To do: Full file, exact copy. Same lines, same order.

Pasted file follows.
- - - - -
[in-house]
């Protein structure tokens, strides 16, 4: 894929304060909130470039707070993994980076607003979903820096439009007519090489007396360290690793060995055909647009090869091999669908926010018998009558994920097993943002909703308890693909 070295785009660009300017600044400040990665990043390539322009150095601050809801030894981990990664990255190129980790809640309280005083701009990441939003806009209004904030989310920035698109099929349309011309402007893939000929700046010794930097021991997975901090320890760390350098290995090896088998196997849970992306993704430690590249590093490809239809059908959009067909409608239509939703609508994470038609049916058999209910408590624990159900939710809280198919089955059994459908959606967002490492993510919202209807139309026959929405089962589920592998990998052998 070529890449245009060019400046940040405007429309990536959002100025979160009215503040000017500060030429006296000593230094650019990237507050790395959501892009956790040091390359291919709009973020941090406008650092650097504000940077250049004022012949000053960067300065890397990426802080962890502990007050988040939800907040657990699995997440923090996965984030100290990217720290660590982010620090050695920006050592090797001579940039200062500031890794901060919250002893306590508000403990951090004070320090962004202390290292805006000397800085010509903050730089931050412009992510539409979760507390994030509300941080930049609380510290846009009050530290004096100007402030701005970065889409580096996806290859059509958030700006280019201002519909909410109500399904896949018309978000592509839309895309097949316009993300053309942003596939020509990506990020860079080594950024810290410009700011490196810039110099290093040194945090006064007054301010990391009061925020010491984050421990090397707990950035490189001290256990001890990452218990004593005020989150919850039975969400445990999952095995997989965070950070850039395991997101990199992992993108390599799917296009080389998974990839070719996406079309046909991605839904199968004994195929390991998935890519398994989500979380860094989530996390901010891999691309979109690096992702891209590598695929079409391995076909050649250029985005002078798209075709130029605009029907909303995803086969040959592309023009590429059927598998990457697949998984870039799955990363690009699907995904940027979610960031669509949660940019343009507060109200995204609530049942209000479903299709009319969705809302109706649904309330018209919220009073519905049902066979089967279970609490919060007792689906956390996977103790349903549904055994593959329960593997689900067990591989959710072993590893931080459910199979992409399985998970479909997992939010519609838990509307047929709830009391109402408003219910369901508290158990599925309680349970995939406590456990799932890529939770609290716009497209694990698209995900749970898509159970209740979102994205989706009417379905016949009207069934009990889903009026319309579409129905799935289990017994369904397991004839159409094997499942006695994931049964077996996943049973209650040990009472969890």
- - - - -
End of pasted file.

[in-house]
């Protein structure tokens, strides 16, 4: 894929304060909130470039707070993994980076607003979903820096439009007519090489007396360290690793060995055909647009090869091999669908926010018998009558994920097993943002909703308890693909 070295785009660009300017600044400040990665990043390539322009150095601050809801030894981990990664990255190129980790809640309280005083701009990441939003806009209004904030989310920035698109099929349309011309402007893939000929700046010794930097021991997975901090320890760390350098290995090896088998196997849970992306993704430690590249590093490809239809059908959009067909409608239509939703609508994470038609049916058999209910408590624990159900939710809280198919089955059994459908959606967002490492993510919202209807139309026959929405089962589920592998990998052998 070529890449245009060019400046940040405007429309990536959002100025979160009215503040000017500060030429006296000593230094650019990237507050790395959501892009956790040091390359291919709009973020941090406008650092650097504000940077250049004022012949000053960067300065890397990426802080962890502990007050988040939800907040657990699995997440923090996965984030100290990217720290660590982010620090050695920006050592090797001579940039200062500031890794901060919250002893306590508000403990951090004070320090962004202390290292805006000397800085010509903050730089931050412009992510539409979760507390994030509300941080930049609380510290846009009050530290004096100007402030701005970065889409580096996806290859059509958030700006280019201002519909909410109500399904896949018309978000592509839309895309097949316009993300053309942003596939020509990506990020860079080594950024810290410009700011490196810039110099290093040194945090006064007054301010990391009061925020010491984050421990090397707990950035490189001290256990001890990452218990004593005020989150919850039975969400445990999952095995997989965070950070850039395991997101990199992992993108390599799917296009080389998974990839070719996406079309046909991605839904199968004994195929390991998935890519398994989500979380860094989530996390901010891999691309979109690096992702891209590598695929079409391995076909050649250029985005002078798209075709130029605009029907909303995803086969040959592309023009590429059927598998990457697949998984870039799955990363690009699907995904940027979610960031669509949660940019343009507060109200995204609530049942209000479903299709009319969705809302109706649904309330018209919220009073519905049902066979089967279970609490919060007792689906956390996977103790349903549904055994593959329960593997689900067990591989959710072993590893931080459910199979992409399985998970479909997992939010519609838990509307047929709830009391109402408003219910369901508290158990599925309680349970995939406590456990799932890529939770609290716009497209694990698209995900749970898509159970209740979102994205989706009417379905016949009207069934009990889903009026319309579409129905799935289990017994369904397991004839159409094997499942006695994931049964077996996943049973209650040990009472969890």